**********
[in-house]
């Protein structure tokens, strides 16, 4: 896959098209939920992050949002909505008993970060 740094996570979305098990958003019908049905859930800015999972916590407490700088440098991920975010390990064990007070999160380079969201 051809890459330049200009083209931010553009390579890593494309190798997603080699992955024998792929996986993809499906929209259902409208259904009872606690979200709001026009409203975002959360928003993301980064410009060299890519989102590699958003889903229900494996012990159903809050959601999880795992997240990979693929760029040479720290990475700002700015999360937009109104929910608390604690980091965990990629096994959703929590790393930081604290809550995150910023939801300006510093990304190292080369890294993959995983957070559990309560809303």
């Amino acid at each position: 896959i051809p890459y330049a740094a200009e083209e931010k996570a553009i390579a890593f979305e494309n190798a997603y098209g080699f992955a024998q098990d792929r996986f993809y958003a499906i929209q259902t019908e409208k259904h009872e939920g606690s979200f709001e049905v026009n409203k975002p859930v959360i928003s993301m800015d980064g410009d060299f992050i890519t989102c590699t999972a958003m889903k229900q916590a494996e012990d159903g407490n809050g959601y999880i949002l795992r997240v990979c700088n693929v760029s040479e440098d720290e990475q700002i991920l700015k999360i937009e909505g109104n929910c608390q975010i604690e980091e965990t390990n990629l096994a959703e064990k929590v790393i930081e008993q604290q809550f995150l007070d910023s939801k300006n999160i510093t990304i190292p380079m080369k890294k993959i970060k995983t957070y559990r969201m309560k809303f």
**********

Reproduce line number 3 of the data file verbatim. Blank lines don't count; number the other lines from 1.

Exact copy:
């Amino acid at each position: 896959i051809p890459y330049a740094a200009e083209e931010k996570a553009i390579a890593f979305e494309n190798a997603y098209g080699f992955a024998q098990d792929r996986f993809y958003a499906i929209q259902t019908e409208k259904h009872e939920g606690s979200f709001e049905v026009n409203k975002p859930v959360i928003s993301m800015d980064g410009d060299f992050i890519t989102c590699t999972a958003m889903k229900q916590a494996e012990d159903g407490n809050g959601y999880i949002l795992r997240v990979c700088n693929v760029s040479e440098d720290e990475q700002i991920l700015k999360i937009e909505g109104n929910c608390q975010i604690e980091e965990t390990n990629l096994a959703e064990k929590v790393i930081e008993q604290q809550f995150l007070d910023s939801k300006n999160i510093t990304i190292p380079m080369k890294k993959i970060k995983t957070y559990r969201m309560k809303f």